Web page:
Aberdeen 'is one of the key games for Hearts' as Robbie Neilson discusses potential new Dons boss
In truth, there are only a couple of years between the school-boy peers but it is Robson who is playing catch-up in terms of football management as the interim Aberdeen boss maintains his push towards being given the role on a permanent basis. A victory over Neilson’s Hearts would go a long way to strengthening his case, moving the team the capital side thumped 5-0 the last time they met to within four points of the favourites to finish third. A loss, though, would see them drift 10 points behind with just nine games remaining.
“I’ve known Barry for a number of years, since we were kids and played at boys’ club [level],” said Neilson. “He’s doing a great job as an interim manager. He’s been there for a number of years, he knows the set-up and the players. It’s up to him to try to do well to get the job.”
Since Jim Goodwin was dispatched at the end of January, Robson has stopped the rot. Taking over a team that had won one game in 10 matches, they have now made it three wins in five and have cast more than a covetous glance at third spot. Neilson has registered the improvements and knows that ending Hearts’ seven-year run without a win at Pittodrie will be even tougher than it might have been. The capital side last triumphed in the north-east in the final head-to-head of the 2015/16 season. In the nine games up there since, they have drawn two and lost seven, including the first meeting of the current campaign when goals from Duk and Vicente Besuijen gave the home side a 2-0 win.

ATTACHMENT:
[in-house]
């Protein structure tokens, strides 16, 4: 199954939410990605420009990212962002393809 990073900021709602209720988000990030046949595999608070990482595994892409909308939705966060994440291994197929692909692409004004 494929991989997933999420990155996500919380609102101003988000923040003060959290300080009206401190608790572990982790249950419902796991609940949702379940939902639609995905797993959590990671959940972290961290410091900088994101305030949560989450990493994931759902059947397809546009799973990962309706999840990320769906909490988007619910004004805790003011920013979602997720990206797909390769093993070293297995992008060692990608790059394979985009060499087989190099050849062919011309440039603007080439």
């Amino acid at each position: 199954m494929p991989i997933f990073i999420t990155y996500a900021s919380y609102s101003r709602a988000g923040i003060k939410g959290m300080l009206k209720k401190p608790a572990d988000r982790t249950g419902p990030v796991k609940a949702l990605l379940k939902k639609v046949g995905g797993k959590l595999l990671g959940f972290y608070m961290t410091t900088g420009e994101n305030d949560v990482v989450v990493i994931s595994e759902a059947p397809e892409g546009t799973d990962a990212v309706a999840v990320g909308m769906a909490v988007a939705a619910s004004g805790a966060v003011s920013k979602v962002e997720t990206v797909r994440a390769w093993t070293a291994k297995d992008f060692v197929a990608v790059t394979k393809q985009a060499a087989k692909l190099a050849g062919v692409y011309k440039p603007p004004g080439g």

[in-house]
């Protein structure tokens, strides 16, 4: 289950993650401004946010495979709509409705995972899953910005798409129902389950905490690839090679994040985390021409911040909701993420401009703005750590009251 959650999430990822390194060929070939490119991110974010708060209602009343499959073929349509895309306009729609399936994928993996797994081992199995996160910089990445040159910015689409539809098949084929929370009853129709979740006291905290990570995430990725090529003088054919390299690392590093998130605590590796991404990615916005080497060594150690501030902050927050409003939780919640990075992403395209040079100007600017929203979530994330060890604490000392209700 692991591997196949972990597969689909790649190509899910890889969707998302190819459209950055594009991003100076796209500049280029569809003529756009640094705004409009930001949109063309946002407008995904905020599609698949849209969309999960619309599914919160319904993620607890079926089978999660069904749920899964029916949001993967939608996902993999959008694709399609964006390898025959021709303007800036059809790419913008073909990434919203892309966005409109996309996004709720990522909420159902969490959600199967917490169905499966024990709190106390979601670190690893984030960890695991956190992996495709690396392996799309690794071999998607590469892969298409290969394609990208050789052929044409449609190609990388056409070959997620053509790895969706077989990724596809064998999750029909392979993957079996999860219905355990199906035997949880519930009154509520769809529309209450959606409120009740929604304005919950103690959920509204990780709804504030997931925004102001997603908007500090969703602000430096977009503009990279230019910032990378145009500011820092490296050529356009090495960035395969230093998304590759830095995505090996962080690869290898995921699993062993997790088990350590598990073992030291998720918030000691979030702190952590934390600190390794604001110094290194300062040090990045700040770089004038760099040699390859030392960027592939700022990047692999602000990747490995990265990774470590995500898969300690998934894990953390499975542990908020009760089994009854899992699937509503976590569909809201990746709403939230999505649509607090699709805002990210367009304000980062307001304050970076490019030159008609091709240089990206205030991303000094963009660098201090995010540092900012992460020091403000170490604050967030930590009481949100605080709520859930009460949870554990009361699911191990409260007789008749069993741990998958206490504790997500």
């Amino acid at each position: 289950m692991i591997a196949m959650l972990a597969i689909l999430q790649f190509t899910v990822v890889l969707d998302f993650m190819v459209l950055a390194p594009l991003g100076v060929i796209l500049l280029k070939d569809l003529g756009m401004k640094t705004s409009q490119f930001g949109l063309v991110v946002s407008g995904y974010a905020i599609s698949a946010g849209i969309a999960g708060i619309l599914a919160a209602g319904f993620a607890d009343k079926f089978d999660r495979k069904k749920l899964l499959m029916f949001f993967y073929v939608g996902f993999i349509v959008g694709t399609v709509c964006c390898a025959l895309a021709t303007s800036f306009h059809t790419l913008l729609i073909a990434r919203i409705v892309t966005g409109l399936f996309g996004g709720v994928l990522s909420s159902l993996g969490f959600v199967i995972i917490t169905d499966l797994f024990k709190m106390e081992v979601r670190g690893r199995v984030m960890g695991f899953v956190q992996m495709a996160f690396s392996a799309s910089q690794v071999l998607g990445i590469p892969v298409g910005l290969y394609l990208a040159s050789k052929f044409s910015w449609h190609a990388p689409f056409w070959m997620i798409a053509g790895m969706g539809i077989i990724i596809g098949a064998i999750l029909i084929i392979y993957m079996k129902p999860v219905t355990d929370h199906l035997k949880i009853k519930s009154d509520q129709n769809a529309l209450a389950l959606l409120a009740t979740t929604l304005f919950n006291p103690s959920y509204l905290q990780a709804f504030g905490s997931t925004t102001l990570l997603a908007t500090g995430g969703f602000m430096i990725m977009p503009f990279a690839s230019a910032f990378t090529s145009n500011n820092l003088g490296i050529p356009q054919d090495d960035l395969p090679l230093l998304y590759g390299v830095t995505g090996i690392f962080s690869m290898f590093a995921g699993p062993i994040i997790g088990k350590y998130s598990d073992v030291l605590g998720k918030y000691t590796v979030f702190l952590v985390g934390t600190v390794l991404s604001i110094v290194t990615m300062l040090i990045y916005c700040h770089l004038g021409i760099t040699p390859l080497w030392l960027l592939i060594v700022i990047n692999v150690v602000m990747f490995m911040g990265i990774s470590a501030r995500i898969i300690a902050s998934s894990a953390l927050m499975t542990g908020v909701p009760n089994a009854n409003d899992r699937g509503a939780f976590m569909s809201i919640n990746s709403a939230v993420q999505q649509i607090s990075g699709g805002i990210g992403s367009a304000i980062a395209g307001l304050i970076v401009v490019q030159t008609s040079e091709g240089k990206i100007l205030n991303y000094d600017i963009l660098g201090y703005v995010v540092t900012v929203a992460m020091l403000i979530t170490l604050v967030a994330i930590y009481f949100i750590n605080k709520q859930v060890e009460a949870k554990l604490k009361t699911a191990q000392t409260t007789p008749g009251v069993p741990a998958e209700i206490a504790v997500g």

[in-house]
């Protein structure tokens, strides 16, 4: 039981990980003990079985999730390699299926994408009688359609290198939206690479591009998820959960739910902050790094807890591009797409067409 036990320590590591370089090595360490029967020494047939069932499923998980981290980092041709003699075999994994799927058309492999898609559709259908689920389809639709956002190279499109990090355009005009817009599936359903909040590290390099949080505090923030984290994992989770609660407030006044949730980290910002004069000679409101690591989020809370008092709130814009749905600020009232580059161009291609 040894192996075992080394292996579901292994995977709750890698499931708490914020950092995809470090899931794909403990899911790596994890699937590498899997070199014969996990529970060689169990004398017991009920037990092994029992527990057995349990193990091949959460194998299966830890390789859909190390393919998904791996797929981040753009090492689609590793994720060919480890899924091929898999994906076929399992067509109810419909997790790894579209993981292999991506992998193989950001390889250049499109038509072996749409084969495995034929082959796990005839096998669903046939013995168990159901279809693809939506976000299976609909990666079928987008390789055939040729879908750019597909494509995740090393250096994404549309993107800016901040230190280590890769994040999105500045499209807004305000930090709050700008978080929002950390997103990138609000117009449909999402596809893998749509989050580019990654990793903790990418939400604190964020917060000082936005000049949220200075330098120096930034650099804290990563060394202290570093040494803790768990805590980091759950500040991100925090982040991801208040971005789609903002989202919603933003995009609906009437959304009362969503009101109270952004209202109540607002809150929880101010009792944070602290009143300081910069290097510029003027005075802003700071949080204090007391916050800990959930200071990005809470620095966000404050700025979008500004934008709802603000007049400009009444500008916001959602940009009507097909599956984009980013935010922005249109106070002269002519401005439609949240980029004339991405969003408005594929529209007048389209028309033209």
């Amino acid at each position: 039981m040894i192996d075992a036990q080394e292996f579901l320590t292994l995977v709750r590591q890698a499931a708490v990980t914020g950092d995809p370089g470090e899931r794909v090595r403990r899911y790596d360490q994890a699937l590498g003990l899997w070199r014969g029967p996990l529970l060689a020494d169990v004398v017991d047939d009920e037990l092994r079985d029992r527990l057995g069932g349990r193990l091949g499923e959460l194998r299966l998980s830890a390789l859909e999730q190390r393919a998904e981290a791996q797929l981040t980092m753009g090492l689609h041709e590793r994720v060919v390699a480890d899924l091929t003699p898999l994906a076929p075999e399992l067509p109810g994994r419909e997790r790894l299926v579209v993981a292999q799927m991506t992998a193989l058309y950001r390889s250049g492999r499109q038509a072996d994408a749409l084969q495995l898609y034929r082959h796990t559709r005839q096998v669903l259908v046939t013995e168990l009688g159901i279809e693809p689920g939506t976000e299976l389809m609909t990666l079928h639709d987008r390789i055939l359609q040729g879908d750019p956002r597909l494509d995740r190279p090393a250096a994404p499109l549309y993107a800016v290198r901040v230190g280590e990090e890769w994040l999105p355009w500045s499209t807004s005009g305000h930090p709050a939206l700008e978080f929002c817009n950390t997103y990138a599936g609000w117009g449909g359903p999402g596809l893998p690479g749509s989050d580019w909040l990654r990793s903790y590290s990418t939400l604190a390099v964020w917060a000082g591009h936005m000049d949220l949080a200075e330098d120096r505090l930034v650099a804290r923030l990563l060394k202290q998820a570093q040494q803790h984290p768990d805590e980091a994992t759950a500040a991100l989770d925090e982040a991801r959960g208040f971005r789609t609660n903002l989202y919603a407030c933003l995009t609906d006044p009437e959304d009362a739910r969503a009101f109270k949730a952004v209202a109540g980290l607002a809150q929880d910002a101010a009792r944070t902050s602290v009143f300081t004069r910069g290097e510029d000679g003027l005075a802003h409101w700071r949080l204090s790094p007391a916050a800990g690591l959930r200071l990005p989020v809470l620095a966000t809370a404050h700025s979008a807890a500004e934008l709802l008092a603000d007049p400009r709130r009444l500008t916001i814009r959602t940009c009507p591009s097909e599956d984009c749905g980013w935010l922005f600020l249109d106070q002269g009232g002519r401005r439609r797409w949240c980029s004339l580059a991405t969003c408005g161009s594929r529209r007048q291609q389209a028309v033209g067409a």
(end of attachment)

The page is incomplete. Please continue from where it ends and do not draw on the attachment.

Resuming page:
“Aberdeen are a very good side,” said Neilson, hoping that his men can buck the trend this time around. “They had a difficult period but look at the squad and the strength they have. It’s always a difficult game for us up at Pittodrie. We know it’s one of the key games of the season for us. The midfield is a bit different. [Leighton] Clarkson is a wee bit deeper but it’s much the same kind of shape. Maybe the mentality has changed which can sometimes happen when you have a change of leadership. It’s a big game for us especially going into the international break. You want to have a decent distance between yourself and the other teams but you just want to win and not focus too much on the league.”
Hearts have welcomed both Lawrence Shankland and Robert Snodgrass back, which gives them a better chance of fending off their revitalised rivals. “It’s a boost,” added Neilson. “You want your key players in. We’ve missed a number of them through the season but getting them back gives us that lift. I think it’s our 41st competitive game of the season, with another ten to go. It’s been a tough season with injuries as well but every time I’ve asked the players to go and perform at key moments, they’ve gone and done it so I’m pretty sure they’ll do it again.”